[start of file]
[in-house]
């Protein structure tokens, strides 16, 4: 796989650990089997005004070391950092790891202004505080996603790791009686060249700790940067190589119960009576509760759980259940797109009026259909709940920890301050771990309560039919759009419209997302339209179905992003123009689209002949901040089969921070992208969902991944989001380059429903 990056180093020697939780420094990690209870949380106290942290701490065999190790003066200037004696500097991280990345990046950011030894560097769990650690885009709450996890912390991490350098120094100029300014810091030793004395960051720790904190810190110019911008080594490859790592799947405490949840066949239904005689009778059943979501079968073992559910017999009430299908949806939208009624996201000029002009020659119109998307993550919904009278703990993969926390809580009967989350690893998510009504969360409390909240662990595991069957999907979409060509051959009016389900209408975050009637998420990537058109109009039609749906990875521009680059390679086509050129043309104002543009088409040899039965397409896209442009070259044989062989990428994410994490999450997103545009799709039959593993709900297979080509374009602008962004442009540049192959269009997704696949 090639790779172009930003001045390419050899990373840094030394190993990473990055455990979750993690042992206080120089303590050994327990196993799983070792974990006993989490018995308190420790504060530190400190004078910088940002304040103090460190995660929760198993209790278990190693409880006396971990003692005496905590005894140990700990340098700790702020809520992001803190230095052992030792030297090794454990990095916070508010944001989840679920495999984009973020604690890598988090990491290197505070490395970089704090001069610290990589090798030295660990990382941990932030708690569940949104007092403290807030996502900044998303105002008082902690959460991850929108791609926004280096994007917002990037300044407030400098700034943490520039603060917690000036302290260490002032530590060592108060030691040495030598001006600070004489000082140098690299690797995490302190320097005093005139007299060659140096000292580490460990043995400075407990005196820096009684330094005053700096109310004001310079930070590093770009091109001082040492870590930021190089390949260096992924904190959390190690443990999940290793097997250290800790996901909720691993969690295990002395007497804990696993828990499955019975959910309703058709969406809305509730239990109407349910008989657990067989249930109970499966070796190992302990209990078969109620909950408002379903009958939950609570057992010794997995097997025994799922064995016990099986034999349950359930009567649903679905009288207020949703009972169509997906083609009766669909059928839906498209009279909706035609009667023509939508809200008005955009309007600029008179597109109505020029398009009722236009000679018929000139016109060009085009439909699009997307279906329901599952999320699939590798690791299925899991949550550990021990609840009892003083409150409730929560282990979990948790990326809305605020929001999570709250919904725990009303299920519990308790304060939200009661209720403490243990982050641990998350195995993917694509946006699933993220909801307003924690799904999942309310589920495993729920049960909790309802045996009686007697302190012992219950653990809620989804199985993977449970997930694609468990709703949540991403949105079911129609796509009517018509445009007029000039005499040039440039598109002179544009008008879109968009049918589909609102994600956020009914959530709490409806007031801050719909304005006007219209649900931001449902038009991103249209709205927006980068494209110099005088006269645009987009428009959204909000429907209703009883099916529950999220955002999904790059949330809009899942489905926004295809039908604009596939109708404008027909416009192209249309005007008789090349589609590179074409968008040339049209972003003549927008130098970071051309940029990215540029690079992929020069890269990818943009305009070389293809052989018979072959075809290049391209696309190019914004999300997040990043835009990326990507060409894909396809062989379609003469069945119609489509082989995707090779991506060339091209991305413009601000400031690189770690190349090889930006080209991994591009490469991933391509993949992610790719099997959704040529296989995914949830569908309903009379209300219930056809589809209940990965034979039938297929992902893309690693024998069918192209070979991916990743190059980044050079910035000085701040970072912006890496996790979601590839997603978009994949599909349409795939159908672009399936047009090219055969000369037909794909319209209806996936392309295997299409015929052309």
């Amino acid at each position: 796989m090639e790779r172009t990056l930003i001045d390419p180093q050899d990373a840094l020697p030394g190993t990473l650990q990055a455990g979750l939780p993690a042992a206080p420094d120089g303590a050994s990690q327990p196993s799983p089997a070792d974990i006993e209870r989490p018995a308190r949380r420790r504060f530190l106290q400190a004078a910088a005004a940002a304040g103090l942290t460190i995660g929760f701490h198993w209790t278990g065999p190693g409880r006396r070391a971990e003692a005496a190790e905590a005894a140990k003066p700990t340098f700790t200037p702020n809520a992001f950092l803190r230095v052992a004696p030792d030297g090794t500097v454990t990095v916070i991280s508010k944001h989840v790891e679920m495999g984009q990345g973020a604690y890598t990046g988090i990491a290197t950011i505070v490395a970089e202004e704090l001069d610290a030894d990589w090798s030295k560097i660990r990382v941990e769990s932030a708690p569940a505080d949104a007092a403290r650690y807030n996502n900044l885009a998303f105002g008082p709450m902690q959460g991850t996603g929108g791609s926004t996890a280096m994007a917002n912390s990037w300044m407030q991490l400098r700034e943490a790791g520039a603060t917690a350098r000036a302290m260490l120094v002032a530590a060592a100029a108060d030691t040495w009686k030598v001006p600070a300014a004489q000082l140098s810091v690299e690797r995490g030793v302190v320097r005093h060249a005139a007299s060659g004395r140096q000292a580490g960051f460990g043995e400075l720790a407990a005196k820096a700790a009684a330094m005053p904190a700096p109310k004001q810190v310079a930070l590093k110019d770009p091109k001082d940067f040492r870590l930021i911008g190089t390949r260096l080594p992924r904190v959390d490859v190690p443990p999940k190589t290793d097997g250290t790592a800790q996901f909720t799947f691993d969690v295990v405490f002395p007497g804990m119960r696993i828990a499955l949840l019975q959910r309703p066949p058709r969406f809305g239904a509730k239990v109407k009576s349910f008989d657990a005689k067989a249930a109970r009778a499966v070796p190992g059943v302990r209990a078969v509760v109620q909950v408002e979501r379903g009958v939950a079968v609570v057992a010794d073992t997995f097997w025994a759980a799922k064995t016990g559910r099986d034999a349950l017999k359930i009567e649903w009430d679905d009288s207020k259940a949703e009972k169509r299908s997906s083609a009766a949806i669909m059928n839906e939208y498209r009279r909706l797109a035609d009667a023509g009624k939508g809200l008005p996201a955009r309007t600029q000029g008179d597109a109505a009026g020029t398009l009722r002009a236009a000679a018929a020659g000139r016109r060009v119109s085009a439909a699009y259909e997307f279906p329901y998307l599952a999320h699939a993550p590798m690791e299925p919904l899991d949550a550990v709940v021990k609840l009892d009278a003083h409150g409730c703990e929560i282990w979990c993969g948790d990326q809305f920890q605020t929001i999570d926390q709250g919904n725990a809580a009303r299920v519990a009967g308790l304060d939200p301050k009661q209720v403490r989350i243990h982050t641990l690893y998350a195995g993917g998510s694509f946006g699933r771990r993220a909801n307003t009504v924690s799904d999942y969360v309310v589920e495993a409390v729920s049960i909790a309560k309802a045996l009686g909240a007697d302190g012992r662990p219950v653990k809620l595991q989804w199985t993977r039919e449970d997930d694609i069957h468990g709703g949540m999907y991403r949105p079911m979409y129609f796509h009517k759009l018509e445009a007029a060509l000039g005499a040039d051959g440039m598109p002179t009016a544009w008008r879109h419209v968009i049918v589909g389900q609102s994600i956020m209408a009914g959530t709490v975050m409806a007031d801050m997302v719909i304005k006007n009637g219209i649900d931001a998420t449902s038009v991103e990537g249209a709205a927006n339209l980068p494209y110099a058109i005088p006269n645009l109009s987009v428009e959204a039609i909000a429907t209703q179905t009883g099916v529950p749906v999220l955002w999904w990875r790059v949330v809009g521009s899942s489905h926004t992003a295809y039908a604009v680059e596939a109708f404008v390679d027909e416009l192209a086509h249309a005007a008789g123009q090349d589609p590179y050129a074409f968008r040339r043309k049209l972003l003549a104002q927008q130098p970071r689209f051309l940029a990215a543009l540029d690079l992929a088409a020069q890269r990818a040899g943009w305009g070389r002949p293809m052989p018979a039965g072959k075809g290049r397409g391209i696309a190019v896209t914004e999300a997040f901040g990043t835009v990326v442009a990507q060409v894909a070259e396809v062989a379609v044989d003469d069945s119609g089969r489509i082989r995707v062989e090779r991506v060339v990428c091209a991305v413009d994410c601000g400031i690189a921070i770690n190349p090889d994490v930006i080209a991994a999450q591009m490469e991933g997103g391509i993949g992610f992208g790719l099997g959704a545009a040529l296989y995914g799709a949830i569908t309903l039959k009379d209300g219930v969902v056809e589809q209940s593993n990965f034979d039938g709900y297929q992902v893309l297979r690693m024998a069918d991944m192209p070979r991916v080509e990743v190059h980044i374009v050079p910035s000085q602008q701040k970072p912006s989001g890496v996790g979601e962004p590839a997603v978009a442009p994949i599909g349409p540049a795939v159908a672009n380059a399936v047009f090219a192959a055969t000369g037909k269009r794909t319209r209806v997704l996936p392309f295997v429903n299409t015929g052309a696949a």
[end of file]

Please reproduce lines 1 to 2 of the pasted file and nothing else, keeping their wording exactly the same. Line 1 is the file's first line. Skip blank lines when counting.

[in-house]
């Protein structure tokens, strides 16, 4: 796989650990089997005004070391950092790891202004505080996603790791009686060249700790940067190589119960009576509760759980259940797109009026259909709940920890301050771990309560039919759009419209997302339209179905992003123009689209002949901040089969921070992208969902991944989001380059429903 990056180093020697939780420094990690209870949380106290942290701490065999190790003066200037004696500097991280990345990046950011030894560097769990650690885009709450996890912390991490350098120094100029300014810091030793004395960051720790904190810190110019911008080594490859790592799947405490949840066949239904005689009778059943979501079968073992559910017999009430299908949806939208009624996201000029002009020659119109998307993550919904009278703990993969926390809580009967989350690893998510009504969360409390909240662990595991069957999907979409060509051959009016389900209408975050009637998420990537058109109009039609749906990875521009680059390679086509050129043309104002543009088409040899039965397409896209442009070259044989062989990428994410994490999450997103545009799709039959593993709900297979080509374009602008962004442009540049192959269009997704696949 090639790779172009930003001045390419050899990373840094030394190993990473990055455990979750993690042992206080120089303590050994327990196993799983070792974990006993989490018995308190420790504060530190400190004078910088940002304040103090460190995660929760198993209790278990190693409880006396971990003692005496905590005894140990700990340098700790702020809520992001803190230095052992030792030297090794454990990095916070508010944001989840679920495999984009973020604690890598988090990491290197505070490395970089704090001069610290990589090798030295660990990382941990932030708690569940949104007092403290807030996502900044998303105002008082902690959460991850929108791609926004280096994007917002990037300044407030400098700034943490520039603060917690000036302290260490002032530590060592108060030691040495030598001006600070004489000082140098690299690797995490302190320097005093005139007299060659140096000292580490460990043995400075407990005196820096009684330094005053700096109310004001310079930070590093770009091109001082040492870590930021190089390949260096992924904190959390190690443990999940290793097997250290800790996901909720691993969690295990002395007497804990696993828990499955019975959910309703058709969406809305509730239990109407349910008989657990067989249930109970499966070796190992302990209990078969109620909950408002379903009958939950609570057992010794997995097997025994799922064995016990099986034999349950359930009567649903679905009288207020949703009972169509997906083609009766669909059928839906498209009279909706035609009667023509939508809200008005955009309007600029008179597109109505020029398009009722236009000679018929000139016109060009085009439909699009997307279906329901599952999320699939590798690791299925899991949550550990021990609840009892003083409150409730929560282990979990948790990326809305605020929001999570709250919904725990009303299920519990308790304060939200009661209720403490243990982050641990998350195995993917694509946006699933993220909801307003924690799904999942309310589920495993729920049960909790309802045996009686007697302190012992219950653990809620989804199985993977449970997930694609468990709703949540991403949105079911129609796509009517018509445009007029000039005499040039440039598109002179544009008008879109968009049918589909609102994600956020009914959530709490409806007031801050719909304005006007219209649900931001449902038009991103249209709205927006980068494209110099005088006269645009987009428009959204909000429907209703009883099916529950999220955002999904790059949330809009899942489905926004295809039908604009596939109708404008027909416009192209249309005007008789090349589609590179074409968008040339049209972003003549927008130098970071051309940029990215540029690079992929020069890269990818943009305009070389293809052989018979072959075809290049391209696309190019914004999300997040990043835009990326990507060409894909396809062989379609003469069945119609489509082989995707090779991506060339091209991305413009601000400031690189770690190349090889930006080209991994591009490469991933391509993949992610790719099997959704040529296989995914949830569908309903009379209300219930056809589809209940990965034979039938297929992902893309690693024998069918192209070979991916990743190059980044050079910035000085701040970072912006890496996790979601590839997603978009994949599909349409795939159908672009399936047009090219055969000369037909794909319209209806996936392309295997299409015929052309």